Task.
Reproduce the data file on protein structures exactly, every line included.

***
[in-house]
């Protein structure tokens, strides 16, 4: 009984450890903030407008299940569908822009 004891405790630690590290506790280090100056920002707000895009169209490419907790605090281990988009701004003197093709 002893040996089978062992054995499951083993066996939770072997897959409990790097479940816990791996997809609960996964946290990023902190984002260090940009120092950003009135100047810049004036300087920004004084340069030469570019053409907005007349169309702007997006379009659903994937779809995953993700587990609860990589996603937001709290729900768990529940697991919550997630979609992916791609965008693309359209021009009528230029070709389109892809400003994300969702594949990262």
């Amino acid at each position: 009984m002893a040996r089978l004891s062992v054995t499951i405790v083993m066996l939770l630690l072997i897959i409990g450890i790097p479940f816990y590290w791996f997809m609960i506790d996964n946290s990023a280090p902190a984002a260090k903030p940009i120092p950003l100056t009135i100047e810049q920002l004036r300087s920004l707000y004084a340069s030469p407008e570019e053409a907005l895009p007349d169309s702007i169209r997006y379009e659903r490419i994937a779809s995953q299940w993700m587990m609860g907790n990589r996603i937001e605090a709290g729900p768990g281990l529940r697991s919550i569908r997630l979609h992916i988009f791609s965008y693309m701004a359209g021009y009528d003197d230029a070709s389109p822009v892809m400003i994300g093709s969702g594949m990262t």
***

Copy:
[in-house]
């Protein structure tokens, strides 16, 4: 009984450890903030407008299940569908822009 004891405790630690590290506790280090100056920002707000895009169209490419907790605090281990988009701004003197093709 002893040996089978062992054995499951083993066996939770072997897959409990790097479940816990791996997809609960996964946290990023902190984002260090940009120092950003009135100047810049004036300087920004004084340069030469570019053409907005007349169309702007997006379009659903994937779809995953993700587990609860990589996603937001709290729900768990529940697991919550997630979609992916791609965008693309359209021009009528230029070709389109892809400003994300969702594949990262």
């Amino acid at each position: 009984m002893a040996r089978l004891s062992v054995t499951i405790v083993m066996l939770l630690l072997i897959i409990g450890i790097p479940f816990y590290w791996f997809m609960i506790d996964n946290s990023a280090p902190a984002a260090k903030p940009i120092p950003l100056t009135i100047e810049q920002l004036r300087s920004l707000y004084a340069s030469p407008e570019e053409a907005l895009p007349d169309s702007i169209r997006y379009e659903r490419i994937a779809s995953q299940w993700m587990m609860g907790n990589r996603i937001e605090a709290g729900p768990g281990l529940r697991s919550i569908r997630l979609h992916i988009f791609s965008y693309m701004a359209g021009y009528d003197d230029a070709s389109p822009v892809m400003i994300g093709s969702g594949m990262t």